"It turns out it's not the thought that counts, it's the gift that counts," says Nicholas Epley, a professor of behavioral science at the University of Chicago who co-authored the November study.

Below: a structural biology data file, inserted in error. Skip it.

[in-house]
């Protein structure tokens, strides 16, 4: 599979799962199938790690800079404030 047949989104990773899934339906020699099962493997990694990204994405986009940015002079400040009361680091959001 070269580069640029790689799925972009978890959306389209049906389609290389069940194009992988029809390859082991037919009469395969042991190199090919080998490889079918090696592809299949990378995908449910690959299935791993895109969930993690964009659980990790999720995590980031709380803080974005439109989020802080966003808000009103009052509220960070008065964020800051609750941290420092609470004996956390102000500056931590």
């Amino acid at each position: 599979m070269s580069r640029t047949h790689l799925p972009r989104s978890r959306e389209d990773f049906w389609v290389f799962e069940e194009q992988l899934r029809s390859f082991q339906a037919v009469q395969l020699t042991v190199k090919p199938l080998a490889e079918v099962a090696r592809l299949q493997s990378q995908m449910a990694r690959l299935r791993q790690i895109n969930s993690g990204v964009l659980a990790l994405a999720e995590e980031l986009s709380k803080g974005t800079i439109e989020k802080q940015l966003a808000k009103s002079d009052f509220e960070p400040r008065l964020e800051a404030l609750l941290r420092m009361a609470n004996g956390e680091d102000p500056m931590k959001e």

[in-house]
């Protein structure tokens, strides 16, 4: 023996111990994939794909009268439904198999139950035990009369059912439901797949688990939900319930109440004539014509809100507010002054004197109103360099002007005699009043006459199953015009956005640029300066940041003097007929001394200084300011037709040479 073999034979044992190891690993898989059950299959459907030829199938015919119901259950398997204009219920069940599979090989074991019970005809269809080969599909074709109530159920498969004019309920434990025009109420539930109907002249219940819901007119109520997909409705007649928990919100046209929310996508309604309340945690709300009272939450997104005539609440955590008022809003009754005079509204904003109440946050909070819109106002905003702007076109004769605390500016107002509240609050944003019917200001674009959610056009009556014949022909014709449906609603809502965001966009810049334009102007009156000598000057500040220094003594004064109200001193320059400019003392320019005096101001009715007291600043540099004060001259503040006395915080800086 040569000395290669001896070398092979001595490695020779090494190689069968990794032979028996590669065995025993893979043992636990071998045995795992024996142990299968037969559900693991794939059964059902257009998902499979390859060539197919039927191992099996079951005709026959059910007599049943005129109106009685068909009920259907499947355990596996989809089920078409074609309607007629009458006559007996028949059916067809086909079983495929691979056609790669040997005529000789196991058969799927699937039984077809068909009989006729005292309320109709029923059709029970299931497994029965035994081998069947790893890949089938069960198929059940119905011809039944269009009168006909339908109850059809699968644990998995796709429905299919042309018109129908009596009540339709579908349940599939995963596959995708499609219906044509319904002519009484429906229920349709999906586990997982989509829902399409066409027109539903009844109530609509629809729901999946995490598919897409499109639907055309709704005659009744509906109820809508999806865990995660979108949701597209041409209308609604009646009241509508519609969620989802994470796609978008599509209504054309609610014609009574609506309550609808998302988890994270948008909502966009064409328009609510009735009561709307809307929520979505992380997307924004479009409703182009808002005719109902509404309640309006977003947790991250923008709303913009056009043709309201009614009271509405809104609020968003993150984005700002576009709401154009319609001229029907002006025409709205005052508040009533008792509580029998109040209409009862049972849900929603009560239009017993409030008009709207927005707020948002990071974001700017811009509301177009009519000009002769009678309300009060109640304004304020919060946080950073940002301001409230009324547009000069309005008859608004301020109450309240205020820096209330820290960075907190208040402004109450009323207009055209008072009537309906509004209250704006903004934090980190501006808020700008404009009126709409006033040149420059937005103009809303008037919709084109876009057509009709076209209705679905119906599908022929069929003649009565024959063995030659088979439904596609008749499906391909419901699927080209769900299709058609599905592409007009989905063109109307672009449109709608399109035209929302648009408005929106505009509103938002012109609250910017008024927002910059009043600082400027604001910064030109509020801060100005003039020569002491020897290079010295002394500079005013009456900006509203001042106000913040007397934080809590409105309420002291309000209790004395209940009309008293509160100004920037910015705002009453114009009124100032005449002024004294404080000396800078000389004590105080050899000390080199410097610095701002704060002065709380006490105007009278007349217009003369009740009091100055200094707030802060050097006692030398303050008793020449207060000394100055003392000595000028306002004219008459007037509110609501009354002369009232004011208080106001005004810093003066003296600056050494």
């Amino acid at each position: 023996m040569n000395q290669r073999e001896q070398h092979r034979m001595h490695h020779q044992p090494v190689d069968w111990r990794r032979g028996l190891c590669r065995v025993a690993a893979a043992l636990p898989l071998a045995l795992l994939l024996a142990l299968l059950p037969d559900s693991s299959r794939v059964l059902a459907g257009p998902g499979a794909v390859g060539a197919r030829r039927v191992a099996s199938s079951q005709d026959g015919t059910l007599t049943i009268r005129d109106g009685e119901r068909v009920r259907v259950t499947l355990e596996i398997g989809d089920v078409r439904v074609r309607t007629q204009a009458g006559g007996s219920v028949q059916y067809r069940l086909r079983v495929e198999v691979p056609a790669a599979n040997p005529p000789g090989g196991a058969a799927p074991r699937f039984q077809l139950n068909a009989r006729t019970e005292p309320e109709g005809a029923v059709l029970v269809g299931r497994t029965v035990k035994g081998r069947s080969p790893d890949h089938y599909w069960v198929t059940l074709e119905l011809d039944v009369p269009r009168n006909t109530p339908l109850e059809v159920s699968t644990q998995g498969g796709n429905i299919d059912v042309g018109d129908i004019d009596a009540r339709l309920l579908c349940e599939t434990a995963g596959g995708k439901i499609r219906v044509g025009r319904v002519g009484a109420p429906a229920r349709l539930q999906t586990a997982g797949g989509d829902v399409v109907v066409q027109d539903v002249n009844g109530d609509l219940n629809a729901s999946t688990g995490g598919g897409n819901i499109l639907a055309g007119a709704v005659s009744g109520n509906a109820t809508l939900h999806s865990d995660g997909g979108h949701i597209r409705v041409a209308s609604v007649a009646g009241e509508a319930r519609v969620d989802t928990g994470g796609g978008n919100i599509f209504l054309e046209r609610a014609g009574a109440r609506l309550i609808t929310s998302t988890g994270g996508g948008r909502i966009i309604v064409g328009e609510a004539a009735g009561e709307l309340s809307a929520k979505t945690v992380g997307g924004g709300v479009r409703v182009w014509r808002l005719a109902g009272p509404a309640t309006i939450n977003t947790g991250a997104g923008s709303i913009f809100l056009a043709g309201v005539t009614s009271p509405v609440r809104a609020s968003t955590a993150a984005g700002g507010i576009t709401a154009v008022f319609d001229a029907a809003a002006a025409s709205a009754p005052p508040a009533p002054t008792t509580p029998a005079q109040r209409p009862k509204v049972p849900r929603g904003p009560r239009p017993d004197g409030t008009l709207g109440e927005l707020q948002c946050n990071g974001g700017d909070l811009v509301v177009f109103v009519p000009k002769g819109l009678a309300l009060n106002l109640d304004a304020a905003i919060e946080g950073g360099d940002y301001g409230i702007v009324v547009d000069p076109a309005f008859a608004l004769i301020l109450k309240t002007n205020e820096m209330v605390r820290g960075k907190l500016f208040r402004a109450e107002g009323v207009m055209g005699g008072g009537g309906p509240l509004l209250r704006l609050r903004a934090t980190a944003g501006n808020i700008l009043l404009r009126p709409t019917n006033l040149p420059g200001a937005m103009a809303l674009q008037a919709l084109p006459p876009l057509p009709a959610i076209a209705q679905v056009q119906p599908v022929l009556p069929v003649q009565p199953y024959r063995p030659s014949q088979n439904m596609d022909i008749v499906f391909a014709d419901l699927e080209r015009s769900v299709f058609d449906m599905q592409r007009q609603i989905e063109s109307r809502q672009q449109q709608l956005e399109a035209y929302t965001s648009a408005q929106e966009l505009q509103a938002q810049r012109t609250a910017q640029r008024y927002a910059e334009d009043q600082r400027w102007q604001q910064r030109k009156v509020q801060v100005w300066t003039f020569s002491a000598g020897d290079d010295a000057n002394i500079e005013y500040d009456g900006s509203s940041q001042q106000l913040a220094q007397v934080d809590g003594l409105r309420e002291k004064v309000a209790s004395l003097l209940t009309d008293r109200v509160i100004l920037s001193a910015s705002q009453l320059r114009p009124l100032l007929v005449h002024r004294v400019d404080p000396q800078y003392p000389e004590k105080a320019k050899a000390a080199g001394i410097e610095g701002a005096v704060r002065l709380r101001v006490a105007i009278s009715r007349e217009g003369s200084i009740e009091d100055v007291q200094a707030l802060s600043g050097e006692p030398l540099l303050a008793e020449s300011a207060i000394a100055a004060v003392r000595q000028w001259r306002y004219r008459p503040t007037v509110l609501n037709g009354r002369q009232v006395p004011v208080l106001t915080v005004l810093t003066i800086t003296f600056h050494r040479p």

Some wisdom in this article. I don't give a lot of gifts. Maybe it's more of an upper class thing, I infer from watching one-half episode of Revenge, which I will never do again. For young persons, I think cash is greatly appreciated. For female persons of interest, expensive jewelry of classical style. If your idea of expensive is not hers, probably you need a different girlfriend. N.B. I am married to my girlfriend. And remember, jewelry may not be a great investment, but at least it's an asset. Flowers are a waste of money and don't seem to have the impact they once did. Do not buy books for book lovers. If a person loves books, his tastes are going to have evolved beyond the point where you can add helpfully to his collection. Gift cards at Amazon are good, though. Regifting is fine, I should think, unless you get caught; then it seems pretty lame. I admit I am completely baffled by this phenomenon of -- I bought a goat for some family in Peru and now I'm telling you about it; merry Christmas. How is that a gift? To the Peruvians, sure, but how is it a gift to me? It's like saying, I know I can't trust you to buy a goat for Peruvians, so I'm doing it for you. If I believed in karma, and thought it was assignable (two big leaps) then ok, a goat is good, but otherwise? Ah, almost forgot, booze more expensive than a given person would buy for himself, is almost always appreciated. A close friend gave me a bottle of Johnny Walker Blue Label. Oh yeah. You need to find out, however, if the person is a Scotch drinker (as am I) or whatever. Last year I think it was, our dog was poisoned, accidentally I hope, and we blew our Christmas budget and more saving her life at the doggy ICU. Thousands. Gifts were small and cheap that year. Nobody seemed to mind and Biscuit pulled through. The best gift is your dog not dying. --TS